The process for developing the core curriculum may be as important as the outcome
Although the process for developing the core curriculum has evolved over time, particularly in the last two renewal cycles there has been extensive involvement of key education stakeholders from the very beginning of the discussions. Thus, numerous “curriculum groups” have been at work developing the guidelines and objectives in each subject and aspect of the core curriculum. Teachers are at the center of these committees, though the committees also include school leaders, municipal administrators, teacher educators, and researchers among others (and many of those other representatives have themselves been teachers at some point in time). In addition, an advisory board overseeing the whole process includes a cross-section of representatives of teachers, school leaders, parents, students, textbook publishers, researchers, teacher educators, ethnic groups (for instance representatives of the Sami people), and municipalities.
In past revision cycles, there were opportunities available to give feedback to the draft curriculum before it was formally adopted. However, this particular revision has been the most “open” of all. Surveys have been sent to all the municipalities so that they can share their responses to initial drafts; municipalities and schools have been encouraged to share and discuss the initial proposals with parents and students; and initial drafts of the curriculum have been made available online so that anyone who wants to can provide feedback. That feedback has already come from numerous individuals as from more than 200 different organizations representing many aspects of Finnish society. Members of the committees are looking at that feedback as they make revisions. The feedback addresses the broad objectives as well as the specific language used. (For example, the use of the word “tolerance” in an early draft’s discussion of diversity and culture was changed because of feedback that it conveyed a limited sense of acceptance, rather than mutual respect and understanding.) Interestingly, those we talked to who have been involved in the process also report that there are widespread concerns about financing and the ability of schools and municipalities to adopt the new guidelines. In turn, these concerns are contributing to calls from some in the field for more detailed guidance from the national authorities. In the end, the curriculum groups will make the proposals for the new guidelines and the leaders of the National Board of Education will make the final decision.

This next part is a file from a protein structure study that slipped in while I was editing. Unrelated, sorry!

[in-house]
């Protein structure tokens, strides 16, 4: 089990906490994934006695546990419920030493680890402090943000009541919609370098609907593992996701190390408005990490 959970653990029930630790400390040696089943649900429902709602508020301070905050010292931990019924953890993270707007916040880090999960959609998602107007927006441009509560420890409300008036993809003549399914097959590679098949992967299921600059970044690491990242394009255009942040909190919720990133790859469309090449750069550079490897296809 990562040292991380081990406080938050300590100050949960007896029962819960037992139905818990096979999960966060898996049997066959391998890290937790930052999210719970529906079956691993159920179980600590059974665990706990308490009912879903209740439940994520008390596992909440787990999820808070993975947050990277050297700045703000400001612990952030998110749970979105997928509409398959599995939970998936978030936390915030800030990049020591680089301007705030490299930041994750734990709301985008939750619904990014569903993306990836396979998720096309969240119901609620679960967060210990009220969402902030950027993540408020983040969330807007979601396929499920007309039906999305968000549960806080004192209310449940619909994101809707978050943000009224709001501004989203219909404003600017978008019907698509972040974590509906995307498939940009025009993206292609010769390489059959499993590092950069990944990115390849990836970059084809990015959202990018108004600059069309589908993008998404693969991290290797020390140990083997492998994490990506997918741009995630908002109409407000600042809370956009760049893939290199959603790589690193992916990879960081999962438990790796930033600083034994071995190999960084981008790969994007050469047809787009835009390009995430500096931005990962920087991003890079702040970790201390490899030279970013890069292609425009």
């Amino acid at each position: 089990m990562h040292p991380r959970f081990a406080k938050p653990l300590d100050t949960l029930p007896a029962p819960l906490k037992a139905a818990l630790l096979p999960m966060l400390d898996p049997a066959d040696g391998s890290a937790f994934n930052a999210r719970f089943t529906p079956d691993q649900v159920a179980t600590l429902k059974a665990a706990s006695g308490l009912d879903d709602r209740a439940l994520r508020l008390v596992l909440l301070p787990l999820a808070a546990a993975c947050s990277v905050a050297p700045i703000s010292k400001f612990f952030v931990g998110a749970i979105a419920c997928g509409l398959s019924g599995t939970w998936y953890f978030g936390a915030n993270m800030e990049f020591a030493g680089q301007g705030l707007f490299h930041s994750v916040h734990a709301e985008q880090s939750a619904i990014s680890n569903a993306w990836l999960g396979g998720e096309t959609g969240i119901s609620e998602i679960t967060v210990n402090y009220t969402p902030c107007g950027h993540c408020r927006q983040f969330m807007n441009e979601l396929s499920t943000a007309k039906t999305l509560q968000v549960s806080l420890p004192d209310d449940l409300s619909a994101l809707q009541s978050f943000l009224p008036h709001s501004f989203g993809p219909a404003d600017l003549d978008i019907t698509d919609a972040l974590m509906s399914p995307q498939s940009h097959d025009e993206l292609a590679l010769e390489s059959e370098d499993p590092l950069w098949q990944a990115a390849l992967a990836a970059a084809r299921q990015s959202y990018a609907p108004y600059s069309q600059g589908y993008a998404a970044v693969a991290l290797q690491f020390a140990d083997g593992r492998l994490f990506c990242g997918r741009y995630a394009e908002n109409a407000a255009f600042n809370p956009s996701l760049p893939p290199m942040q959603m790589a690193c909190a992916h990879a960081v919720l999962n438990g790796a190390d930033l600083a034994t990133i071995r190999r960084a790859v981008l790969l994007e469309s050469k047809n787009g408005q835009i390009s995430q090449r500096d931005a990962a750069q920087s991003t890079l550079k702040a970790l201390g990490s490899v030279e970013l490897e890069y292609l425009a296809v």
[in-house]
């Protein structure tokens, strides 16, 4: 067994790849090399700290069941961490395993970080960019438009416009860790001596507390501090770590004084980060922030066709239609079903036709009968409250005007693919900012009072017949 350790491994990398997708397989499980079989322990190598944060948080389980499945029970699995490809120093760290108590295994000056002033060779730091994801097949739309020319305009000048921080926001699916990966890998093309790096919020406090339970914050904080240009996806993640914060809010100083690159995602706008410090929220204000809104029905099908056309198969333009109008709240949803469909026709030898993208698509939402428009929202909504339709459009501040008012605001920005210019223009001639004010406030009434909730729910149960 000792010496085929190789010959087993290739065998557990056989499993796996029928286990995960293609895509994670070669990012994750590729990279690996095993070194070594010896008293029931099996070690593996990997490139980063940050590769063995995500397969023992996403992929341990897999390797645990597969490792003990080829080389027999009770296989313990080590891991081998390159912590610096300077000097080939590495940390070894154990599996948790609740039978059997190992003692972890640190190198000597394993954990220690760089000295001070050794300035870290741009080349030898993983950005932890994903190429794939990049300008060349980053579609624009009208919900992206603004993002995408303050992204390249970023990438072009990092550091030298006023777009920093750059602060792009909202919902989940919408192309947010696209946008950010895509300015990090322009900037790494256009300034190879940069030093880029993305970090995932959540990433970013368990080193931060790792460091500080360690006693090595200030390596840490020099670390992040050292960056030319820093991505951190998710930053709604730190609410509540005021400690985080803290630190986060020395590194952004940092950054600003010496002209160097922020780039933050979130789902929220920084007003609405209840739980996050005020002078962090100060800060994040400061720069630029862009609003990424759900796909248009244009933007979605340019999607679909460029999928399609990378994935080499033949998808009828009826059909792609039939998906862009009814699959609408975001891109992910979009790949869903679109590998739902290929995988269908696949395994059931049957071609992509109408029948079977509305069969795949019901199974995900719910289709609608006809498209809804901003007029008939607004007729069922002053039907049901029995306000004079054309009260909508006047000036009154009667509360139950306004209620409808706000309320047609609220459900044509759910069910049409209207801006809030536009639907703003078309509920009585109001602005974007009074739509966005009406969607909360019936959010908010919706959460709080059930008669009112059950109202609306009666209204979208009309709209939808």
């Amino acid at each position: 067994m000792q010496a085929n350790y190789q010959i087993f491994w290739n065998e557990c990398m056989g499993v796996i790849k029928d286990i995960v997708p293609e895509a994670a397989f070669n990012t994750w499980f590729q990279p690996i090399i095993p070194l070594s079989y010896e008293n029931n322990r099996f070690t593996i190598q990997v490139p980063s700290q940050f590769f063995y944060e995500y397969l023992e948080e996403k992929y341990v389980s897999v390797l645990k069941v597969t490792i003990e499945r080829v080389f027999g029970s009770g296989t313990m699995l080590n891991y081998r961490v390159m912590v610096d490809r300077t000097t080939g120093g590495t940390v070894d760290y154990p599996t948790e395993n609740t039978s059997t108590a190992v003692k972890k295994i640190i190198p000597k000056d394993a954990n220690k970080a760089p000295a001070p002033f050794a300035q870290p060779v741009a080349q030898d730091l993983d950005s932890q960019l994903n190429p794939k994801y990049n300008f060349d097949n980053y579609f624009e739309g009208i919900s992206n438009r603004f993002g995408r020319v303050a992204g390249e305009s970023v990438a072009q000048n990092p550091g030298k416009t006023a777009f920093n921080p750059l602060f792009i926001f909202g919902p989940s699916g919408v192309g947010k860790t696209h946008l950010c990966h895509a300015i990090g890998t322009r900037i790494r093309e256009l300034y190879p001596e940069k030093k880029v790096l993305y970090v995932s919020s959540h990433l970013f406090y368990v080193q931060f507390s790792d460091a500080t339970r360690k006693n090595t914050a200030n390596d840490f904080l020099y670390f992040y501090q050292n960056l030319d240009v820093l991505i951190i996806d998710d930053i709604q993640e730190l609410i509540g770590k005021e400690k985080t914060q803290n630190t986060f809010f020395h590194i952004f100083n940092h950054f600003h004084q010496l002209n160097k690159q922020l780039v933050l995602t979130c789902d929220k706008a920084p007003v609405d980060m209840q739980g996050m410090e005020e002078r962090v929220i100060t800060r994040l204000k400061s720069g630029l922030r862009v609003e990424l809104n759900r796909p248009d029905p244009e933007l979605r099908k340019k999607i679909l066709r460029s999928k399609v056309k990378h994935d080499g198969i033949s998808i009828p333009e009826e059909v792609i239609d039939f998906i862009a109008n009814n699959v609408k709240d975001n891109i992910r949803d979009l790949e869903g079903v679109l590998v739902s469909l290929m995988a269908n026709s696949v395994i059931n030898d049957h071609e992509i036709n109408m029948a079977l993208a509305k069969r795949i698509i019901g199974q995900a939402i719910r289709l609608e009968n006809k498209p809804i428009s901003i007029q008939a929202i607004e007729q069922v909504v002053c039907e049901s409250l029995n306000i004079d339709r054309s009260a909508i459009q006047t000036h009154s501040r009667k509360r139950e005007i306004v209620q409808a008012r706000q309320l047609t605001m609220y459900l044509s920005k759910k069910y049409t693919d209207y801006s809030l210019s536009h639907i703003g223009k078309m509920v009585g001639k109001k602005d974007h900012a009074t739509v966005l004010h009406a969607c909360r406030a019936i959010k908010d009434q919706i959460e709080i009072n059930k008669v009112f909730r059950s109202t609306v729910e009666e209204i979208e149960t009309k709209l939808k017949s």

The process builds shared understanding and collective responsibility
Of course, such an open process can be unwieldy, but the wide engagement of teachers, leaders, teacher educators, textbook publishers, researchers, parents, students and others in the process creates social connections that facilitate the sharing of information and knowledge about the changes long before those changes are actually made. In fact, the working committees and feedback process has been going on since about 2012, well before the new core curriculum is scheduled to be adopted this year and long before the required development of new local curriculum in 2016. That means that those who are involved in supporting the work of teachers and students—like teacher educators and textbook publishers—are already getting a sense of where the revisions are heading and what kinds of changes they will need to make so that the whole system is “ready” at the introduction of the new local curriculum.
More than a mere adjustment to ensure the system is “aligned”, however, the curriculum renewal process can also be seen as an extension of the crucial, collective, nation-building effort that Finland launched in the 1970’s to create the basic education system. Curriculum renewal in Finland provides an opportunity for those all across the country to re-commit themselves to a national enterprise and to develop the shared responsibility for carrying it out.
— Tom Hatch & Karen Hammerness